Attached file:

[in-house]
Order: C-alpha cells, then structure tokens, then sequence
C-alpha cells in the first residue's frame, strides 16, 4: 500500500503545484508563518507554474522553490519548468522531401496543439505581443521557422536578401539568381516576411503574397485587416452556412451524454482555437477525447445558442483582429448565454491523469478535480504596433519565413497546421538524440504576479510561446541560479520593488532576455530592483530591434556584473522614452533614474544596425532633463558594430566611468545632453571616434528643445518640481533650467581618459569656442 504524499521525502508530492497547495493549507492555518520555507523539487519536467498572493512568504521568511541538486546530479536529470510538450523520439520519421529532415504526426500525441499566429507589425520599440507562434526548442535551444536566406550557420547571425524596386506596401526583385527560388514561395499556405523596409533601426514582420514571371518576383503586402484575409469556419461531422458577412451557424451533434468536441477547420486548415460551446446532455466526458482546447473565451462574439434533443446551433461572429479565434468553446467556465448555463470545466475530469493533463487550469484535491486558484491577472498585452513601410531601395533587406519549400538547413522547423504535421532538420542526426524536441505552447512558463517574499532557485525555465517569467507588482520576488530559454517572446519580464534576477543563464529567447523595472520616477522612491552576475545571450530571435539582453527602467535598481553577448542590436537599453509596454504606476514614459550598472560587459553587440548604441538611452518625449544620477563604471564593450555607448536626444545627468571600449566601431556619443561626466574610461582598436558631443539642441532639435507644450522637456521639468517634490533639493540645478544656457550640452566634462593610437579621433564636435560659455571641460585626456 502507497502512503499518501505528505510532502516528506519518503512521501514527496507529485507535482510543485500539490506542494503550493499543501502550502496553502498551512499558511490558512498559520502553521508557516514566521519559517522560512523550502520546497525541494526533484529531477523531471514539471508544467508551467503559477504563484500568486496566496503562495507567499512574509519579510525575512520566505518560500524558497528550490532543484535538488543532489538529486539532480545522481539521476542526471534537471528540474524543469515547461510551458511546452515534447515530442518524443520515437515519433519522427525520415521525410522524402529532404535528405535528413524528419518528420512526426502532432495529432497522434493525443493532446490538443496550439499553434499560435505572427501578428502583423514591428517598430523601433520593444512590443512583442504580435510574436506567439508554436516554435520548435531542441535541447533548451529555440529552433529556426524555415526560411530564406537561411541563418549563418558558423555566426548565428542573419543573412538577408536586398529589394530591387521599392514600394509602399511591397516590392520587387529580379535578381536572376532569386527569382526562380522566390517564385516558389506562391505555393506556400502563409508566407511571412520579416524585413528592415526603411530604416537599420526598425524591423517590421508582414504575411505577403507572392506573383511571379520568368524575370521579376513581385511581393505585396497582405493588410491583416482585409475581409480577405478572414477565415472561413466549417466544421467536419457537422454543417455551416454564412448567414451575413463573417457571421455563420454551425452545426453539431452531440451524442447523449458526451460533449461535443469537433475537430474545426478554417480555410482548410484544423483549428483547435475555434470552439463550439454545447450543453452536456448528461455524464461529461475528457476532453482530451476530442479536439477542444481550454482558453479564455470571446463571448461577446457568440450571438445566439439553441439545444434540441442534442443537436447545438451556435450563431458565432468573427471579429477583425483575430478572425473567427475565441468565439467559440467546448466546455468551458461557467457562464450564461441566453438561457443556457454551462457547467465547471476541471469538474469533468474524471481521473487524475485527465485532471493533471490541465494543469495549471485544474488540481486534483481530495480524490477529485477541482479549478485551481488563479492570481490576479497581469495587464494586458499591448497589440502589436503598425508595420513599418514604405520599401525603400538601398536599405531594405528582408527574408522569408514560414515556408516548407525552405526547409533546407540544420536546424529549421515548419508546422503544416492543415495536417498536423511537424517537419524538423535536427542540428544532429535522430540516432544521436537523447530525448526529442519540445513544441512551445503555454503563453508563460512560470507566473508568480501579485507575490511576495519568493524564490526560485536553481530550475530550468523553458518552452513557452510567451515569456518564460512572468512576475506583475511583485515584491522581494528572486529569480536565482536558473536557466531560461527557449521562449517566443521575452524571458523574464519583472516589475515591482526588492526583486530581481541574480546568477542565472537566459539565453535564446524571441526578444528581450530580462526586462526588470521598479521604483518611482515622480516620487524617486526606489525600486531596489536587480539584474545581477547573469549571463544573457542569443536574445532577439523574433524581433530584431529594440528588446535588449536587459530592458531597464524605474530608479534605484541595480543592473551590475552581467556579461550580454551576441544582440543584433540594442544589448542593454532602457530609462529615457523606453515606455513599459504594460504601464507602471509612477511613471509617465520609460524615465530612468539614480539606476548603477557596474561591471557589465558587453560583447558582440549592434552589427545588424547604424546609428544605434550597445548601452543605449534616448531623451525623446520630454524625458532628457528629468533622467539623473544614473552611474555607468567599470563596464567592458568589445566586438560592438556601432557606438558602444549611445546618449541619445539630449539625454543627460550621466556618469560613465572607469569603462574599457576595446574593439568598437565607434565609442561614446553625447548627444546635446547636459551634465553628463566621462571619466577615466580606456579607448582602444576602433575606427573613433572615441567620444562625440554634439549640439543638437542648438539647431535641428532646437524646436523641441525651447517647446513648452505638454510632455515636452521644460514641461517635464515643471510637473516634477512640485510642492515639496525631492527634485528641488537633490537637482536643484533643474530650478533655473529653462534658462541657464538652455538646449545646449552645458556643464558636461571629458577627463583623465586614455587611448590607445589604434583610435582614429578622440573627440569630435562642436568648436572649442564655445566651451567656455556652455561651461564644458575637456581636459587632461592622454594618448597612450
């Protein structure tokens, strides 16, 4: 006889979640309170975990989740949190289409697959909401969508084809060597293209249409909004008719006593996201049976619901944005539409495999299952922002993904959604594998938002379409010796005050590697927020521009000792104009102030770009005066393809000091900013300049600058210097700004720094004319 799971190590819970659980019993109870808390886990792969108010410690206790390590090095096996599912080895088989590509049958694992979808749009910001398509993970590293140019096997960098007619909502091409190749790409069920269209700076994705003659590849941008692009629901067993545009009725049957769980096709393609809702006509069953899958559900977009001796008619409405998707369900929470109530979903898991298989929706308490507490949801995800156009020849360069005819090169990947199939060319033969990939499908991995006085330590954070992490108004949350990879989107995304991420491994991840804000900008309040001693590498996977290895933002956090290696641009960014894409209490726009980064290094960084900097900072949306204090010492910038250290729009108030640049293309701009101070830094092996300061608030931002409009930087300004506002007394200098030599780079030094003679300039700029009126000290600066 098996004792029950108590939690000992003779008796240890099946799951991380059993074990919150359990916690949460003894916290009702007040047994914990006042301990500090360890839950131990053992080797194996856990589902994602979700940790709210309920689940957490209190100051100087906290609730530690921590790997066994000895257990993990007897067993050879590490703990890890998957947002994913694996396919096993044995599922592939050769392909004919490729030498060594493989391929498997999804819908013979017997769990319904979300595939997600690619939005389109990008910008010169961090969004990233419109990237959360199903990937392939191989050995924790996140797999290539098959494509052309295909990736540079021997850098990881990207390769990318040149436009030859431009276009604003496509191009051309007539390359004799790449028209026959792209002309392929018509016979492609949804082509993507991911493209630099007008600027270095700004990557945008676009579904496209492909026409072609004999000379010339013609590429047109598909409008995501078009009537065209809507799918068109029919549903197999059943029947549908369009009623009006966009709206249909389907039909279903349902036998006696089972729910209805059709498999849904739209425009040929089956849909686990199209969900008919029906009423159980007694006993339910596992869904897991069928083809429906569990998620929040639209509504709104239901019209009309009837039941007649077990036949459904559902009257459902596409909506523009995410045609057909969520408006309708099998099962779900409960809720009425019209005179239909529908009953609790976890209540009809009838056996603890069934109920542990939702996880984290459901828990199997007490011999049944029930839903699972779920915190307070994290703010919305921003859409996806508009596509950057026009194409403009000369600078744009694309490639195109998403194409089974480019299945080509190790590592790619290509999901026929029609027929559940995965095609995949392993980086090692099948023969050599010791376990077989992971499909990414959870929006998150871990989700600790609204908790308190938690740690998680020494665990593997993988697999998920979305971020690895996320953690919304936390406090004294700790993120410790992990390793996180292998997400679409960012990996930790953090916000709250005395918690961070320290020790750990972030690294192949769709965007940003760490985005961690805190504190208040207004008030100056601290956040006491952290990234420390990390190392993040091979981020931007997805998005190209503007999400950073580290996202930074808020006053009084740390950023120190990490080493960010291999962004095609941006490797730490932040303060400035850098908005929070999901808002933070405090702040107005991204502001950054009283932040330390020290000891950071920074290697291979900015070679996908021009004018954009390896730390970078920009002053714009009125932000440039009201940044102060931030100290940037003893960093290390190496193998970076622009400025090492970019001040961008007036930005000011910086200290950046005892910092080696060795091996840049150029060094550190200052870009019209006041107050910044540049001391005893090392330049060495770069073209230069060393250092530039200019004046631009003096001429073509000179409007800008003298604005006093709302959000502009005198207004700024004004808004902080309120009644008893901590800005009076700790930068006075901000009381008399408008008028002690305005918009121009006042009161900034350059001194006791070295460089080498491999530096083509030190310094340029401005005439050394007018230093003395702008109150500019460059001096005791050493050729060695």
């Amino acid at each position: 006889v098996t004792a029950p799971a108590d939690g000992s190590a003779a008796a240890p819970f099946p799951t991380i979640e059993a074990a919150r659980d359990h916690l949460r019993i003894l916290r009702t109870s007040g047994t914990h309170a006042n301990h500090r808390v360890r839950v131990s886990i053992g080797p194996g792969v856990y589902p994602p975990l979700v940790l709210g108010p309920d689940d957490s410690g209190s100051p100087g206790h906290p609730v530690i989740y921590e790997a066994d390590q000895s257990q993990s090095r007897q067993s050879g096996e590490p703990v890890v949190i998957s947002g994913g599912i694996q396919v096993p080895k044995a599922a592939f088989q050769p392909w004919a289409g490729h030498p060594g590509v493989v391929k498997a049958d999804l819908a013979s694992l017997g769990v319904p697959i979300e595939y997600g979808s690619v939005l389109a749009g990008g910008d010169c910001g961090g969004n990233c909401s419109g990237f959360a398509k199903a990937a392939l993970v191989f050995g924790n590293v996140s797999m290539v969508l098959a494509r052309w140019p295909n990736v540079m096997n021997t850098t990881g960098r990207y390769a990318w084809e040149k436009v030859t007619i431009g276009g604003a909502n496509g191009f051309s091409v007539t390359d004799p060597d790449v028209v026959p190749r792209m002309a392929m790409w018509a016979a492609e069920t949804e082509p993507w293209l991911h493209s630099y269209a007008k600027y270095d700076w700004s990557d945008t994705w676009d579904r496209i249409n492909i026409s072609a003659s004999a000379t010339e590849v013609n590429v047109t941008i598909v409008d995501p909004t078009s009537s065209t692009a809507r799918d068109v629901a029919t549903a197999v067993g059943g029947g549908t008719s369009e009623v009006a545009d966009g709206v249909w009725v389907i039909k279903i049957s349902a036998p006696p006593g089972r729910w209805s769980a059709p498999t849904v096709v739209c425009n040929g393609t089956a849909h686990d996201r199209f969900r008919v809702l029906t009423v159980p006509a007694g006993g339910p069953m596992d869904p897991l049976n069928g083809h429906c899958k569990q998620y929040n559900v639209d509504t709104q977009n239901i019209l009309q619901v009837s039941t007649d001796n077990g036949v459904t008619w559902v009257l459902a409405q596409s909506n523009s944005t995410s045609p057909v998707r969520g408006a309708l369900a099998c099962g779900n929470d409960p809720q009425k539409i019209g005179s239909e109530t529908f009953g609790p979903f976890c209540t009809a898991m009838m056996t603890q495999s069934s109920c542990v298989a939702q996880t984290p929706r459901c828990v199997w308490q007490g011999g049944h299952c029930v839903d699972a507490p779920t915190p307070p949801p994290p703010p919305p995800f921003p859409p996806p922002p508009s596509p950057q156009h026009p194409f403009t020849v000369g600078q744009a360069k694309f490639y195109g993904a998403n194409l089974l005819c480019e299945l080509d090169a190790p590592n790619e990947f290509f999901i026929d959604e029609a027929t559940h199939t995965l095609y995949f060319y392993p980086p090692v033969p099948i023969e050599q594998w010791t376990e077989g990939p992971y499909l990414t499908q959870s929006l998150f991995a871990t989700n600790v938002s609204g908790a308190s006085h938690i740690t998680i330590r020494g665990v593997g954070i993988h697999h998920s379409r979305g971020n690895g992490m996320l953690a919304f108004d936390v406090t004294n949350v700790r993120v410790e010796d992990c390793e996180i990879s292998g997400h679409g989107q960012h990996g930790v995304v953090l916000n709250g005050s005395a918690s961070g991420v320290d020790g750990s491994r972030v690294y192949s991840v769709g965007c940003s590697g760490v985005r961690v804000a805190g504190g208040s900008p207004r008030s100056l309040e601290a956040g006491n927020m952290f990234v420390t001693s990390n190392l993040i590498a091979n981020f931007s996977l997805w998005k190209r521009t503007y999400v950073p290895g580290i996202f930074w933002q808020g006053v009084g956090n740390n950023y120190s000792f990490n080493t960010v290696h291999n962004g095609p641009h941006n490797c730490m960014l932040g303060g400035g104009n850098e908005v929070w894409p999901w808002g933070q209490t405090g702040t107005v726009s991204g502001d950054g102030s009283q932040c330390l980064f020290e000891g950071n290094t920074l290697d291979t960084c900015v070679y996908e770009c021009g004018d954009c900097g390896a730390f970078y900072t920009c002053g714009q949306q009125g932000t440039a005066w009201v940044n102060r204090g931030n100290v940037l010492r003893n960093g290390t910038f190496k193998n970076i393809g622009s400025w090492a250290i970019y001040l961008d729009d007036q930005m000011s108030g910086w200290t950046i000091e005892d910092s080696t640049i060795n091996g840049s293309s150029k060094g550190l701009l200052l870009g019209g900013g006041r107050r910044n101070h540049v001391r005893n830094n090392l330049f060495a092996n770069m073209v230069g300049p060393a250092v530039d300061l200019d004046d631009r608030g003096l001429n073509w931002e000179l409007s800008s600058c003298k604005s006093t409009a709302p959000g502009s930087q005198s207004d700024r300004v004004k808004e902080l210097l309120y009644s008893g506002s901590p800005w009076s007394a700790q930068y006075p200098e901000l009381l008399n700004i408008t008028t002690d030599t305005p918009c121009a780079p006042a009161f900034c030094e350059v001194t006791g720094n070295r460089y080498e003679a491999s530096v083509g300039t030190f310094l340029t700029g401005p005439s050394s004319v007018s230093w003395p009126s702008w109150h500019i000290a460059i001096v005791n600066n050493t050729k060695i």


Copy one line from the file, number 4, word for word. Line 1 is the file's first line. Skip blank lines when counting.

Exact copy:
């Protein structure tokens, strides 16, 4: 006889979640309170975990989740949190289409697959909401969508084809060597293209249409909004008719006593996201049976619901944005539409495999299952922002993904959604594998938002379409010796005050590697927020521009000792104009102030770009005066393809000091900013300049600058210097700004720094004319 799971190590819970659980019993109870808390886990792969108010410690206790390590090095096996599912080895088989590509049958694992979808749009910001398509993970590293140019096997960098007619909502091409190749790409069920269209700076994705003659590849941008692009629901067993545009009725049957769980096709393609809702006509069953899958559900977009001796008619409405998707369900929470109530979903898991298989929706308490507490949801995800156009020849360069005819090169990947199939060319033969990939499908991995006085330590954070992490108004949350990879989107995304991420491994991840804000900008309040001693590498996977290895933002956090290696641009960014894409209490726009980064290094960084900097900072949306204090010492910038250290729009108030640049293309701009101070830094092996300061608030931002409009930087300004506002007394200098030599780079030094003679300039700029009126000290600066 098996004792029950108590939690000992003779008796240890099946799951991380059993074990919150359990916690949460003894916290009702007040047994914990006042301990500090360890839950131990053992080797194996856990589902994602979700940790709210309920689940957490209190100051100087906290609730530690921590790997066994000895257990993990007897067993050879590490703990890890998957947002994913694996396919096993044995599922592939050769392909004919490729030498060594493989391929498997999804819908013979017997769990319904979300595939997600690619939005389109990008910008010169961090969004990233419109990237959360199903990937392939191989050995924790996140797999290539098959494509052309295909990736540079021997850098990881990207390769990318040149436009030859431009276009604003496509191009051309007539390359004799790449028209026959792209002309392929018509016979492609949804082509993507991911493209630099007008600027270095700004990557945008676009579904496209492909026409072609004999000379010339013609590429047109598909409008995501078009009537065209809507799918068109029919549903197999059943029947549908369009009623009006966009709206249909389907039909279903349902036998006696089972729910209805059709498999849904739209425009040929089956849909686990199209969900008919029906009423159980007694006993339910596992869904897991069928083809429906569990998620929040639209509504709104239901019209009309009837039941007649077990036949459904559902009257459902596409909506523009995410045609057909969520408006309708099998099962779900409960809720009425019209005179239909529908009953609790976890209540009809009838056996603890069934109920542990939702996880984290459901828990199997007490011999049944029930839903699972779920915190307070994290703010919305921003859409996806508009596509950057026009194409403009000369600078744009694309490639195109998403194409089974480019299945080509190790590592790619290509999901026929029609027929559940995965095609995949392993980086090692099948023969050599010791376990077989992971499909990414959870929006998150871990989700600790609204908790308190938690740690998680020494665990593997993988697999998920979305971020690895996320953690919304936390406090004294700790993120410790992990390793996180292998997400679409960012990996930790953090916000709250005395918690961070320290020790750990972030690294192949769709965007940003760490985005961690805190504190208040207004008030100056601290956040006491952290990234420390990390190392993040091979981020931007997805998005190209503007999400950073580290996202930074808020006053009084740390950023120190990490080493960010291999962004095609941006490797730490932040303060400035850098908005929070999901808002933070405090702040107005991204502001950054009283932040330390020290000891950071920074290697291979900015070679996908021009004018954009390896730390970078920009002053714009009125932000440039009201940044102060931030100290940037003893960093290390190496193998970076622009400025090492970019001040961008007036930005000011910086200290950046005892910092080696060795091996840049150029060094550190200052870009019209006041107050910044540049001391005893090392330049060495770069073209230069060393250092530039200019004046631009003096001429073509000179409007800008003298604005006093709302959000502009005198207004700024004004808004902080309120009644008893901590800005009076700790930068006075901000009381008399408008008028002690305005918009121009006042009161900034350059001194006791070295460089080498491999530096083509030190310094340029401005005439050394007018230093003395702008109150500019460059001096005791050493050729060695």